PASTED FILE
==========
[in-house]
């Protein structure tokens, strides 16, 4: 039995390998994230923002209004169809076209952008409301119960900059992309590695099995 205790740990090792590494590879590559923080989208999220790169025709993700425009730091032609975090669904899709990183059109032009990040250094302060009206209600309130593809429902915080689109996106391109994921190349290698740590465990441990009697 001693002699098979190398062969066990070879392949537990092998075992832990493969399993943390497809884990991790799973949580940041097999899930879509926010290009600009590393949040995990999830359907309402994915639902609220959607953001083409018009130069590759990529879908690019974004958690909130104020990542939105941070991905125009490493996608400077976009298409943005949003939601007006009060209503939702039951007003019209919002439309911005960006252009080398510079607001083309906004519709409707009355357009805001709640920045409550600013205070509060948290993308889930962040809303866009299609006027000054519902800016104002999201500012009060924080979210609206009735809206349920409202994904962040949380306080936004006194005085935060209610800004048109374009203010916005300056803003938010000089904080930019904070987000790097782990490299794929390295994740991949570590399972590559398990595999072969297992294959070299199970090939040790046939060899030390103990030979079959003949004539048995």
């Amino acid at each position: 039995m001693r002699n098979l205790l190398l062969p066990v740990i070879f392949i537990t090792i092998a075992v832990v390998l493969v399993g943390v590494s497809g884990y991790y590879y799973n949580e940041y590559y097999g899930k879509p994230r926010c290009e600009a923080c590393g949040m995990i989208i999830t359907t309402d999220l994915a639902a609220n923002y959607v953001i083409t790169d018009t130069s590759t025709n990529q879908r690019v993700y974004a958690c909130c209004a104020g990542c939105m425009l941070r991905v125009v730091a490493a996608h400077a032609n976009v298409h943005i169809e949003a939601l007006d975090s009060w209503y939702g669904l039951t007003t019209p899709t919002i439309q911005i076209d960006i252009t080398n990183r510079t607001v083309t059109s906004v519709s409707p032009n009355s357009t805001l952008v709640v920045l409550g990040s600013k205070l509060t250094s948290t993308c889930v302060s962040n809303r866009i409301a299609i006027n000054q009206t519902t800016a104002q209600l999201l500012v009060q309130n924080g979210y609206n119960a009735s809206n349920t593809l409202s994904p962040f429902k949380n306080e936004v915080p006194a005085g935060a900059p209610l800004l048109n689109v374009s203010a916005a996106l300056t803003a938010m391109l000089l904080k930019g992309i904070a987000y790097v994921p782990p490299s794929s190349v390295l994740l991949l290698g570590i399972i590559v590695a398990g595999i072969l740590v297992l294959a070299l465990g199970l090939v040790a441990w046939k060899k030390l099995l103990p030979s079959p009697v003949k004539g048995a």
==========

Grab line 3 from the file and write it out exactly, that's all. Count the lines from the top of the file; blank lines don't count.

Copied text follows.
């Amino acid at each position: 039995m001693r002699n098979l205790l190398l062969p066990v740990i070879f392949i537990t090792i092998a075992v832990v390998l493969v399993g943390v590494s497809g884990y991790y590879y799973n949580e940041y590559y097999g899930k879509p994230r926010c290009e600009a923080c590393g949040m995990i989208i999830t359907t309402d999220l994915a639902a609220n923002y959607v953001i083409t790169d018009t130069s590759t025709n990529q879908r690019v993700y974004a958690c909130c209004a104020g990542c939105m425009l941070r991905v125009v730091a490493a996608h400077a032609n976009v298409h943005i169809e949003a939601l007006d975090s009060w209503y939702g669904l039951t007003t019209p899709t919002i439309q911005i076209d960006i252009t080398n990183r510079t607001v083309t059109s906004v519709s409707p032009n009355s357009t805001l952008v709640v920045l409550g990040s600013k205070l509060t250094s948290t993308c889930v302060s962040n809303r866009i409301a299609i006027n000054q009206t519902t800016a104002q209600l999201l500012v009060q309130n924080g979210y609206n119960a009735s809206n349920t593809l409202s994904p962040f429902k949380n306080e936004v915080p006194a005085g935060a900059p209610l800004l048109n689109v374009s203010a916005a996106l300056t803003a938010m391109l000089l904080k930019g992309i904070a987000y790097v994921p782990p490299s794929s190349v390295l994740l991949l290698g570590i399972i590559v590695a398990g595999i072969l740590v297992l294959a070299l465990g199970l090939v040790a441990w046939k060899k030390l099995l103990p030979s079959p009697v003949k004539g048995a």